She enrolled in specific classes in college so that she could learn more about prejudice, so she could weaponize herself for those conversations with Derek while still managing to not destroy what was first a friendship, then a relationship.
There were parts of her role I didn’t know about at first, that she’d gone undercover with Derek to a White Nationalist conference. She took huge risks and I think that’s probably why she continues to feel a little conflicted. She looks back and thinks, This was a huge high wire act and just because it paid off doesn’t mean it was a good idea. Her answer on that is not clear.
Do you think Derek was a mission for her?
I think he was an incredible curiosity. She’d known Derek for more than a year before she even began warming up to him. By the time she started talking with him about White Nationalism, she had an instinctual sense that something didn’t fit.
He’s kind and open minded and hanging out with these diverse groups of people. She wanted to make sense of it and she felt empowered in those conversations because of her own privilege.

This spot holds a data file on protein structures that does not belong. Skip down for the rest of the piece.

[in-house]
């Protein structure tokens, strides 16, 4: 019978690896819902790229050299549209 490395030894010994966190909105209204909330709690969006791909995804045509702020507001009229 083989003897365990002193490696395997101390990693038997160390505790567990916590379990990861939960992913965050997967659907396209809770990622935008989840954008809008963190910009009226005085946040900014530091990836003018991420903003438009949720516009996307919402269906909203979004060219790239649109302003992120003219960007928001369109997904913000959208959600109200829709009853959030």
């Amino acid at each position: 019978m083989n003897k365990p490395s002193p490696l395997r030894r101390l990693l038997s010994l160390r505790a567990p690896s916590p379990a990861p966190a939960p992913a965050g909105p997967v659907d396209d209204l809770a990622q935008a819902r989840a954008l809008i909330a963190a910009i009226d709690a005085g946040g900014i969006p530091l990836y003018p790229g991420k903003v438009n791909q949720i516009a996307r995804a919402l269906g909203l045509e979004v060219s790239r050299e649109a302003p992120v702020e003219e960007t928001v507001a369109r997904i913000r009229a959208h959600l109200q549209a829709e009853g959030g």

I was also really interested in the strategies other people had. Some befriended Derek and never talked about this stuff. Matthew, a close friend who is Jewish, never talked to him about it. He wanted to invite him to Shabbat dinner, humanize himself, so Derek understood that when he thought about Jews, he was thinking about Matthew.
Allison was much more direct, more: Hey, why do you think this? Explain it to me.
My sense in reading the book was that all those things worked together on Derek. It was the combination of strategies.
Absolutely. I think we’re at this moment culturally where we believe there’s a binary choice between civil resistance or civil discourse. In Derek’s case, both of those things were absolutely necessary. If he’d never been outed as a White Nationalist on campus, if he’d never been made to see the full horror of his beliefs, he never would have really understood how horrible the things were that he was saying.
On campus, there was a huge debate between ostracizing him or reaching out to him for dialogue, both of those sides were useful.
Things happen in the news while Derek is re-assessing his position as a White Supremacist: the Trayvon Martin case, the Dylann Roof church shooting. These occur almost simultaneously with the rise of Donald Trump as a political figure and the language of White Supremacy entering the political mainstream. Derek was out of his bubble by then. What was the initial reaction of Derek, and of the White Supremacist movement, to the rhetoric and language of the Trump campaign?
Derek was horrified, but I don’t think he was particularly surprised. He didn’t think Trump was a White Nationalist, and neither do White Supremacists. What he thought was that parts of Trump’s campaign had mastered the power of America’s racial history in the way Derek had always aspired to do when he was recruiting White Nationalists.